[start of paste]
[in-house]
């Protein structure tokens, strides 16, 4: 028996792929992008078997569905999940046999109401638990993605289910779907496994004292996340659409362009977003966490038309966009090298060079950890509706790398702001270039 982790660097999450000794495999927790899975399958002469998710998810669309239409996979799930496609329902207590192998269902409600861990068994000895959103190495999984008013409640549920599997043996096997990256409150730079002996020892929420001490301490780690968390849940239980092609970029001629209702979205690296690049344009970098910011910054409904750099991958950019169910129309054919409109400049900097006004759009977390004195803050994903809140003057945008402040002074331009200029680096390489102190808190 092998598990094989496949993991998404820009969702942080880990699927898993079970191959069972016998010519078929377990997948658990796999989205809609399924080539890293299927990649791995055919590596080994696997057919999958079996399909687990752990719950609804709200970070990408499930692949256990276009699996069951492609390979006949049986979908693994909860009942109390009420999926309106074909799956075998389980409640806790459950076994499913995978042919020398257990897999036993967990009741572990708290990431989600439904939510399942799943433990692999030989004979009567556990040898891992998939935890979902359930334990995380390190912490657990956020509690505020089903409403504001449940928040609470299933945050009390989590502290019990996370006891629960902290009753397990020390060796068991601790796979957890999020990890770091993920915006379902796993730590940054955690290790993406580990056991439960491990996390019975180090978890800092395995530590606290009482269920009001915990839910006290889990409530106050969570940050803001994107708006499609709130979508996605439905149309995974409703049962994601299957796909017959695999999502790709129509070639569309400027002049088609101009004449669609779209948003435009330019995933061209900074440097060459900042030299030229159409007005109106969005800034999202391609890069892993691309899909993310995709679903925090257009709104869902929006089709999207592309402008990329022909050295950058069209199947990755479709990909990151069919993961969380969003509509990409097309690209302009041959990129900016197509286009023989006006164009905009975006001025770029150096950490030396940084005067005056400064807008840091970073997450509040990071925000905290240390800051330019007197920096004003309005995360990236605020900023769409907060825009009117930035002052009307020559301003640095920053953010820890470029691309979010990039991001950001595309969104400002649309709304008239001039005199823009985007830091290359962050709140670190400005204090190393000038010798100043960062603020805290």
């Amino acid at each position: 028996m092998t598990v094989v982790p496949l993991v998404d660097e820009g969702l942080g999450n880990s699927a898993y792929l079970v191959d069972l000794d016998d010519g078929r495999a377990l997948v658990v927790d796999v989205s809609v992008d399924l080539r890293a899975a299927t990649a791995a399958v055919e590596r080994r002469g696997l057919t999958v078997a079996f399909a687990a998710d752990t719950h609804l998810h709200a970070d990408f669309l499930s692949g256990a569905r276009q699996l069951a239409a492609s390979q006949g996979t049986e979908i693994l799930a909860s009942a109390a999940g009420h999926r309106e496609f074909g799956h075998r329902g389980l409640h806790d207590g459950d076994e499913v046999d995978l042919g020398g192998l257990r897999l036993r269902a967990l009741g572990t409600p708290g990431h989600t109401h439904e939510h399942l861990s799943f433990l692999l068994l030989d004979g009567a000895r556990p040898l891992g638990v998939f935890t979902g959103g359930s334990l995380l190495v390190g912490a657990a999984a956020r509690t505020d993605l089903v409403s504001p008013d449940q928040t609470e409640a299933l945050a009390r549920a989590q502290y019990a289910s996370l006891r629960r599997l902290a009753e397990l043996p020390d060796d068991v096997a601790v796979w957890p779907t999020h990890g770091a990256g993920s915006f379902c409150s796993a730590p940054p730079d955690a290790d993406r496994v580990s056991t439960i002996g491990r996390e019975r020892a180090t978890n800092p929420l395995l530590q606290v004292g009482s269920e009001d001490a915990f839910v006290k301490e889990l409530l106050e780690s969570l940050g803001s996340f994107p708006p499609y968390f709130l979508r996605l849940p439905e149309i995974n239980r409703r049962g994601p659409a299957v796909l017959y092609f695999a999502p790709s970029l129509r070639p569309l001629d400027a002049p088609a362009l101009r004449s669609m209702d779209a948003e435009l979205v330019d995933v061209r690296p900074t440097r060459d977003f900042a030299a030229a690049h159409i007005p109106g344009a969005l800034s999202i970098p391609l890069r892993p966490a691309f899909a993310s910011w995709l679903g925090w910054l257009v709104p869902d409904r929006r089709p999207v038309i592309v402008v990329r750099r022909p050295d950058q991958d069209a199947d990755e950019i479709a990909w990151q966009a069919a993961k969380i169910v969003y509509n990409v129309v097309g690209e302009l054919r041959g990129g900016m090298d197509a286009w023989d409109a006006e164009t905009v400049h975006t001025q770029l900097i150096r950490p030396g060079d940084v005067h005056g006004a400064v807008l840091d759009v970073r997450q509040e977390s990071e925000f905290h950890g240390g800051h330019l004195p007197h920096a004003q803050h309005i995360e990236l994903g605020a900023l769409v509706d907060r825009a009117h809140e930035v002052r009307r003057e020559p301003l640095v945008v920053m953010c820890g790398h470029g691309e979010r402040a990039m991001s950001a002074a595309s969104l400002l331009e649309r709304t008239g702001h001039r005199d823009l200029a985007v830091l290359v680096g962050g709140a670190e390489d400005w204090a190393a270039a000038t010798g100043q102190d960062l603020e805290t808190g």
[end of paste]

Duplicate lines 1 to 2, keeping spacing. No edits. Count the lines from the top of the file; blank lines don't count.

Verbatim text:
[in-house]
């Protein structure tokens, strides 16, 4: 028996792929992008078997569905999940046999109401638990993605289910779907496994004292996340659409362009977003966490038309966009090298060079950890509706790398702001270039 982790660097999450000794495999927790899975399958002469998710998810669309239409996979799930496609329902207590192998269902409600861990068994000895959103190495999984008013409640549920599997043996096997990256409150730079002996020892929420001490301490780690968390849940239980092609970029001629209702979205690296690049344009970098910011910054409904750099991958950019169910129309054919409109400049900097006004759009977390004195803050994903809140003057945008402040002074331009200029680096390489102190808190 092998598990094989496949993991998404820009969702942080880990699927898993079970191959069972016998010519078929377990997948658990796999989205809609399924080539890293299927990649791995055919590596080994696997057919999958079996399909687990752990719950609804709200970070990408499930692949256990276009699996069951492609390979006949049986979908693994909860009942109390009420999926309106074909799956075998389980409640806790459950076994499913995978042919020398257990897999036993967990009741572990708290990431989600439904939510399942799943433990692999030989004979009567556990040898891992998939935890979902359930334990995380390190912490657990956020509690505020089903409403504001449940928040609470299933945050009390989590502290019990996370006891629960902290009753397990020390060796068991601790796979957890999020990890770091993920915006379902796993730590940054955690290790993406580990056991439960491990996390019975180090978890800092395995530590606290009482269920009001915990839910006290889990409530106050969570940050803001994107708006499609709130979508996605439905149309995974409703049962994601299957796909017959695999999502790709129509070639569309400027002049088609101009004449669609779209948003435009330019995933061209900074440097060459900042030299030229159409007005109106969005800034999202391609890069892993691309899909993310995709679903925090257009709104869902929006089709999207592309402008990329022909050295950058069209199947990755479709990909990151069919993961969380969003509509990409097309690209302009041959990129900016197509286009023989006006164009905009975006001025770029150096950490030396940084005067005056400064807008840091970073997450509040990071925000905290240390800051330019007197920096004003309005995360990236605020900023769409907060825009009117930035002052009307020559301003640095920053953010820890470029691309979010990039991001950001595309969104400002649309709304008239001039005199823009985007830091290359962050709140670190400005204090190393000038010798100043960062603020805290």